Resume & Cover letter review -
A resume and cover letter are your first opportunity to sell yourself to an employer. PACS provides advising and resources to make your resume and cover letter as effective and professional as possible.

When writing a cover letter remember:

  • The exact title of the position you are seeking. If that’s not possible, then the general type of work for which you are applying.

  • Why you want to work for the company. Remember the company wants to know what you can do for them.

  • A dazzling sample of what you know about the company: product lines, marketing strategies, their quality and quantity of clientele and where they stand among their competitors. For example, “I understand you will be introducing your new robotic CNC widget assembly system in the Australian market this fall. I have several ideas that may help you compete with Intel’s established line.”

  • Personal attributes, or “soft” skills—just don’t overdo it. One or two lines is enough, and keep it as objective as possible: “My peers would tell you I’m self-motivated and energetic, with a sharp eye for detail,” or, “I feel certain my skills in personal client relations, networking and communications will expand your client base and develop strong repeat business, as demonstrated in my position with XYZ company.”

  • Whether you’re willing to travel or relocate. Omit this if it’s not requested or if you are not willing to travel or relocate.

  • Other specifics about yourself or the job. If the posting says: “Include salary requirements” and not salary history, give them a desired salary range and avoid a specific number. For example: “Upper Ksh. 40,000, negotiable, depending on benefits.” You may include this in a letter, but if they ask for salary requirements and salary history, include them on a separate salary history sheet and end the page with Salary requirements are open to negotiation.”

Link to Electronic Resumes

Of course, nothing is perfect, and document scanners can make mistakes. If your resume is scanned from paper into a computer system, letters and sometimes entire words may be read incorrectly. Underlining, italics, and certain typefaces can be misinterpreted, and essential keywords may not be picked up. That’s why emailing has become the most popular way to send your resume to employers, recruiters and large job boards, such as and Depending on the requirements of the website, you can send your resume as a fully formatted, MS Word attachment or as part of an email. However, if you’re on a site that asks you to complete an online form, then save your resume in stripped-down text format (that is Plain Text), with no graphics except asterisks (*) for bullets, and all the copy flush left. That way, there’s very little chance of words being misread.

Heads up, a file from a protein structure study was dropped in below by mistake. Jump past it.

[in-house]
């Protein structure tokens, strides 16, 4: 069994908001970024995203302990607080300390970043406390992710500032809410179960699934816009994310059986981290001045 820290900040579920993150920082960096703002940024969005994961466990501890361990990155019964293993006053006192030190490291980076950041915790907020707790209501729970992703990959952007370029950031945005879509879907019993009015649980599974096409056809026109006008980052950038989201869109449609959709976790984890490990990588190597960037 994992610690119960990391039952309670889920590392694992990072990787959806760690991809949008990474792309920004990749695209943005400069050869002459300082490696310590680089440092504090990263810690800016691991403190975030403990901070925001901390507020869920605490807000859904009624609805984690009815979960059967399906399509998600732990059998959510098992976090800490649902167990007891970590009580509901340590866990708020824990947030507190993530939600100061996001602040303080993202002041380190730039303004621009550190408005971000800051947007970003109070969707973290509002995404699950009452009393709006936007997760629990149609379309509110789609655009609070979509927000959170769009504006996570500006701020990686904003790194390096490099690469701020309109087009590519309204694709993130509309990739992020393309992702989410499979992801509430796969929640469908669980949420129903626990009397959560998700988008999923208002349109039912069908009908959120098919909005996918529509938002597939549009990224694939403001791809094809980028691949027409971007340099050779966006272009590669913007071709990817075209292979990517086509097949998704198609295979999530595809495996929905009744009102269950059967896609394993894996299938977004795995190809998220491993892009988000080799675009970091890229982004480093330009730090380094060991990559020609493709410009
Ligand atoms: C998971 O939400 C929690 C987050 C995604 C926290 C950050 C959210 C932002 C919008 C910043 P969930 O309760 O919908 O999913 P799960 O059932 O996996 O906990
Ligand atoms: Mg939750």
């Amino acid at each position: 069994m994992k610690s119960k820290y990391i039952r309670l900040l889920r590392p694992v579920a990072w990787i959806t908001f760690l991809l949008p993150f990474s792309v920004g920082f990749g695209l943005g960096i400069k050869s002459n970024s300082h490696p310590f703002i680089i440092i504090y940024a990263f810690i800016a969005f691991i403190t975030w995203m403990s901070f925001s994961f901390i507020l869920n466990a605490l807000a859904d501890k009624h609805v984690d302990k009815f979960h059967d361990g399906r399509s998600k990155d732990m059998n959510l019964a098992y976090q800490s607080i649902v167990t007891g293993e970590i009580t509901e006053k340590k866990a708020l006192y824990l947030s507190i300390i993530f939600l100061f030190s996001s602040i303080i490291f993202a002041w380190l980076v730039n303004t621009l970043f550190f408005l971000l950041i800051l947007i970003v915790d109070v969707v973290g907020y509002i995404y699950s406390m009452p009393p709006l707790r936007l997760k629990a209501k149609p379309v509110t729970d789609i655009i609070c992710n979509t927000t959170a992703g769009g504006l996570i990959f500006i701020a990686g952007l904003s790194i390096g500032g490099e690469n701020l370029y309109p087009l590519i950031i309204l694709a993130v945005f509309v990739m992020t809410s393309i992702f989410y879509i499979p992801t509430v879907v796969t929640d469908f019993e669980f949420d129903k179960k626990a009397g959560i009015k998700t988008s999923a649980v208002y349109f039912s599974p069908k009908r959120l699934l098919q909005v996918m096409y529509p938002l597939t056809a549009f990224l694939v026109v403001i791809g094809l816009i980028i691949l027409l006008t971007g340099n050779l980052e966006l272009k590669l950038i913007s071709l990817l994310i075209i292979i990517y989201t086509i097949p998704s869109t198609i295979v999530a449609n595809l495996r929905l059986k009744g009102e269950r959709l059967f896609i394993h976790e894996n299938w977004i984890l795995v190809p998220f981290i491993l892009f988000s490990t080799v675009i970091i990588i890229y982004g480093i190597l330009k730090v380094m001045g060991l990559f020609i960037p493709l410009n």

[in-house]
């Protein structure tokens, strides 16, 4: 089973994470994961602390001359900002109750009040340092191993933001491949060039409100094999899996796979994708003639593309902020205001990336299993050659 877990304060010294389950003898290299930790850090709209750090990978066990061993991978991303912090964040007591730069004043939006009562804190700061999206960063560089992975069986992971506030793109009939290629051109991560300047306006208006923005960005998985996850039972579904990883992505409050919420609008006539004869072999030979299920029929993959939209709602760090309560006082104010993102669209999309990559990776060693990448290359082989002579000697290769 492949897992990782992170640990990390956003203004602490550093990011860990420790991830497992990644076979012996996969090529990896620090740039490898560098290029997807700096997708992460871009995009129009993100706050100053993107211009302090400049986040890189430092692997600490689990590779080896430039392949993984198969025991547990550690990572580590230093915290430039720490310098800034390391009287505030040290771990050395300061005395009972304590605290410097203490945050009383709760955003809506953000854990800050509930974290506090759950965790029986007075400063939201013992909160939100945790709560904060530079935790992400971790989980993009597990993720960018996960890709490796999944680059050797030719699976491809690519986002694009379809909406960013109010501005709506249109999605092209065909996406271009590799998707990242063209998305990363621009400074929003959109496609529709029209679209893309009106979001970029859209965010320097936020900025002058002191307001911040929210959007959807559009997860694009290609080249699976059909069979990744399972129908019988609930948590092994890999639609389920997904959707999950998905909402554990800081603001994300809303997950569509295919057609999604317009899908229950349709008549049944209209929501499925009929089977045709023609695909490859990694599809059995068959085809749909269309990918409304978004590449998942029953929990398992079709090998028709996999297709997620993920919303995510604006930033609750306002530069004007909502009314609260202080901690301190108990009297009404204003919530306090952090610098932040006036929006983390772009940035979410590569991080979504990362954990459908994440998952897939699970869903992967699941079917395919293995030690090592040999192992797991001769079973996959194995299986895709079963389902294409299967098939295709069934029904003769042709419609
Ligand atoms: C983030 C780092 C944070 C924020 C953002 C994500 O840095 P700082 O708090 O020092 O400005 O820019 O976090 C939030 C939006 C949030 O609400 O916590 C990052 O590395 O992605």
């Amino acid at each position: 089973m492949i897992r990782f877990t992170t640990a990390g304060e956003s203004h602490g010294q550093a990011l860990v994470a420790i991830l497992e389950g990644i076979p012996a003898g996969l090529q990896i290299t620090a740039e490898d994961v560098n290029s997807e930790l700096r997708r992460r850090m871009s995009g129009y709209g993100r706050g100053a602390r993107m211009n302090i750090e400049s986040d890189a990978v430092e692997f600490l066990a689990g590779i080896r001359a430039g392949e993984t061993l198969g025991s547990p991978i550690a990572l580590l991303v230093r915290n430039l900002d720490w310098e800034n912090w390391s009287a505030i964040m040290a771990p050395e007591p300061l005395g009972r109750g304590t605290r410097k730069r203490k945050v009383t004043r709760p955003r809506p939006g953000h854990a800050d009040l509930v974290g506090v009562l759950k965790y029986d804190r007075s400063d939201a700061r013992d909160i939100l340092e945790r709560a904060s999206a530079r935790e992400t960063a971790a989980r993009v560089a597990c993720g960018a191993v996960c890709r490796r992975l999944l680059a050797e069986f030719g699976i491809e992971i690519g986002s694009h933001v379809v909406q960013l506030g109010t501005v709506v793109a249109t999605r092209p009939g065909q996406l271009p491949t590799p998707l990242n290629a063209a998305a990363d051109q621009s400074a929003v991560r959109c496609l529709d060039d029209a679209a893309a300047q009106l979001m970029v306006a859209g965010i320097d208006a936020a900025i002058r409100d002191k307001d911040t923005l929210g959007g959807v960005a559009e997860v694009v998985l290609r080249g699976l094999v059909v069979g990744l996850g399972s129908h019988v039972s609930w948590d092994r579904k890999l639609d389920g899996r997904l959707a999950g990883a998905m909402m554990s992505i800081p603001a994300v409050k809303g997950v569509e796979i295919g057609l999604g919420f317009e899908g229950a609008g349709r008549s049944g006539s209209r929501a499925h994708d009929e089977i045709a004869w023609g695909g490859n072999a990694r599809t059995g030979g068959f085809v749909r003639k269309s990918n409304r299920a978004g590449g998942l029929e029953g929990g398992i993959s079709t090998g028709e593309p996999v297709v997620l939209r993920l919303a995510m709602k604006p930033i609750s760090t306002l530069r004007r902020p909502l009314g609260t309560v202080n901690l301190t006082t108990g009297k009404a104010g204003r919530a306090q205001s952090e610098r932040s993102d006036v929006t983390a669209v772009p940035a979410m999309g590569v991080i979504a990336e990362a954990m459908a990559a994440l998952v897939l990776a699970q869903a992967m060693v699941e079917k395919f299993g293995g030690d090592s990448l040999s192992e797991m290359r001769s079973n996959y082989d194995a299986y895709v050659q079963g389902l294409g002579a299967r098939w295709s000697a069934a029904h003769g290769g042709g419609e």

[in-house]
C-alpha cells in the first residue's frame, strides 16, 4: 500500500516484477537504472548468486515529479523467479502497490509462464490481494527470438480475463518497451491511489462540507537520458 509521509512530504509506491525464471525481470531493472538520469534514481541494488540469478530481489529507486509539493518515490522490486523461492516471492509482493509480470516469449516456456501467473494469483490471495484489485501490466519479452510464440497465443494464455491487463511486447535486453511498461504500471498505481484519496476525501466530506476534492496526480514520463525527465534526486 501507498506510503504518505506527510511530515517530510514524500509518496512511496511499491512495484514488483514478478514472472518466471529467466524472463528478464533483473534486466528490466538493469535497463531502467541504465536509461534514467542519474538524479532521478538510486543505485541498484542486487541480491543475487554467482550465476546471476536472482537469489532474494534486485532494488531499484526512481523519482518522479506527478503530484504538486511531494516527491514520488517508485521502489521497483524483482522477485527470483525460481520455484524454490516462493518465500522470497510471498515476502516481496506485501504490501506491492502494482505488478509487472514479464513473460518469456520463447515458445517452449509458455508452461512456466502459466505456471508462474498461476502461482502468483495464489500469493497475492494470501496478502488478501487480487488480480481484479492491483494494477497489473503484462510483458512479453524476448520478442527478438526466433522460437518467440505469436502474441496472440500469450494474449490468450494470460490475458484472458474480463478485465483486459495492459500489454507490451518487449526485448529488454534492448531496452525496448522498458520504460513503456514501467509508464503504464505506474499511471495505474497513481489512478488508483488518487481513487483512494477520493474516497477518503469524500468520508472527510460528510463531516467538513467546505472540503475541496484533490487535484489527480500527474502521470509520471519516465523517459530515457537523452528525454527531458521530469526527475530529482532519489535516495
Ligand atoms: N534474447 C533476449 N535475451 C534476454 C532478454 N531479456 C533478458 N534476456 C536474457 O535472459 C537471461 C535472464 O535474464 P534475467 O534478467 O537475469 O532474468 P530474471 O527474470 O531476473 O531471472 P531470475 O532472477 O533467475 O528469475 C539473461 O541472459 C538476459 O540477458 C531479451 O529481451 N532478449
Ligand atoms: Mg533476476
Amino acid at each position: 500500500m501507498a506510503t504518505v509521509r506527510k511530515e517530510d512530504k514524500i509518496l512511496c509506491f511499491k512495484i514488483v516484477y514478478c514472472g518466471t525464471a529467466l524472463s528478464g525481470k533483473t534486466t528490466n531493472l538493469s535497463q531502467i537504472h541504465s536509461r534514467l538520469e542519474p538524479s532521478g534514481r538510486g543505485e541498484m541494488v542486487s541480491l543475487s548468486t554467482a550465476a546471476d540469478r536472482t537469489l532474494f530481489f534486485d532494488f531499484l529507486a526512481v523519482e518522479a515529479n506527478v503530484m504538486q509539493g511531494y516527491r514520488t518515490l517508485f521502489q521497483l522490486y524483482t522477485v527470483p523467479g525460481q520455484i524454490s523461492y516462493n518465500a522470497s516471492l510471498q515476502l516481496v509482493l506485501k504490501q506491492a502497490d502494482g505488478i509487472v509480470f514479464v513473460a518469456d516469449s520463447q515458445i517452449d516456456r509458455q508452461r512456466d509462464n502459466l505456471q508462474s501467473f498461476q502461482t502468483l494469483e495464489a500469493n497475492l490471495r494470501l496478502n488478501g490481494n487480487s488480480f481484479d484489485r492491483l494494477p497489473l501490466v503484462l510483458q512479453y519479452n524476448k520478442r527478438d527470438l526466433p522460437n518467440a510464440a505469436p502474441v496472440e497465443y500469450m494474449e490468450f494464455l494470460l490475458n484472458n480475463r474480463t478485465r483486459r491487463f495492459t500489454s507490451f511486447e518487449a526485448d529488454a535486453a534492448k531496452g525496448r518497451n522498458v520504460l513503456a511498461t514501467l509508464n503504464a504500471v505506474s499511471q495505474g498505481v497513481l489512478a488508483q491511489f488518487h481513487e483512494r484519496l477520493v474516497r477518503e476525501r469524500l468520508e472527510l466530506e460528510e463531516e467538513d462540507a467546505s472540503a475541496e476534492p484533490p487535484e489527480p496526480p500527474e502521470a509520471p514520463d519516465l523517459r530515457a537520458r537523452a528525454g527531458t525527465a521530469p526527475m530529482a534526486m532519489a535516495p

Describe characteristics and industry-specific experience in keywords to accommodate the electronic/computer search process. Use these guidelines to enhance the processing of text-formatted, keyword resumes through the electronic system:

  • Left-justify the entire document.

  • Utilize a basic, Courier font, about 10 or 11 points. Most software will default to Courier when you save a file in text format—it’s the most basic, generic typeface.

  • Avoid tabs.

  • Avoid hard returns whenever possible.

  • Avoid italics, script, underlining, graphics, bold, or shading.

  • Avoid horizontal and vertical lines.

  • Avoid parentheses and brackets.

  • Avoid compressed lines of print. (Typesetting and proportional spacing may cram too much into one line if there’s a long word near the end of the sentence.)

  • Avoid faxed copies, which become fuzzy.


Internships are an essential part of the college experience. PACS encourages you to complete at least one internship before graduating. Internships provide you the opportunity to test-drive a career field, make contacts, build marketable skills and figure out your likes and dislikes within specific industries. Students with internship experience have better success with their job search or graduate school application process.


Interviews are a critical part of the job search, and it is important that you be prepared for an interview with an employer. The Placement and Career Services office has tips, resources, mock interviews, and workshops to help you get ready for interviews.

Examples of questions during interviews:

Answering the question tell me about yourself?

The medium is the message. The interviewer cares less about your answer to this question and more about the confidence, enthusiasm and passion with which you answer it.

The speed of the response is the response. The biggest mistake you could make is pausing, stalling or fumbling at the onset of your answer, thus demonstrating a lack of self-awareness and self-esteem. Next time you’re faced with the dreaded, “Tell me about yourself…” question, try these:

1. “I can summarize who I am in three words.” Grabs their attention immediately. Demonstrates your ability to be concise, creative and compelling.

2. “The quotation I live my life by is…” Proves that personal development is an

essential part of your growth plan. Also shows your ability to motivate yourself.

3. “My personal philosophy is…” Companies hire athletes—not shortstops. This line

indicates your position as a thinker, not just an employee.

4. “People who know me best say that I’m…” This response offers insight into your own level of self-awareness.

5. “Well, I Googled myself this morning, and here’s what I found…” Tech-savvy, fun, cool people would say this. Unexpected and memorable.

6. “My passion is…” People don’t care what you do—people care who you are. And

what you’re passionate about is who you are. Plus, passion unearths enthusiasm.

7. “When I was seven years old, I always wanted to be…” An answer like this shows that you’ve been preparing for this job your whole life, not just the night before.

8. “If Hollywood made a move about my life, it would be called…” Engaging, interesting and entertaining.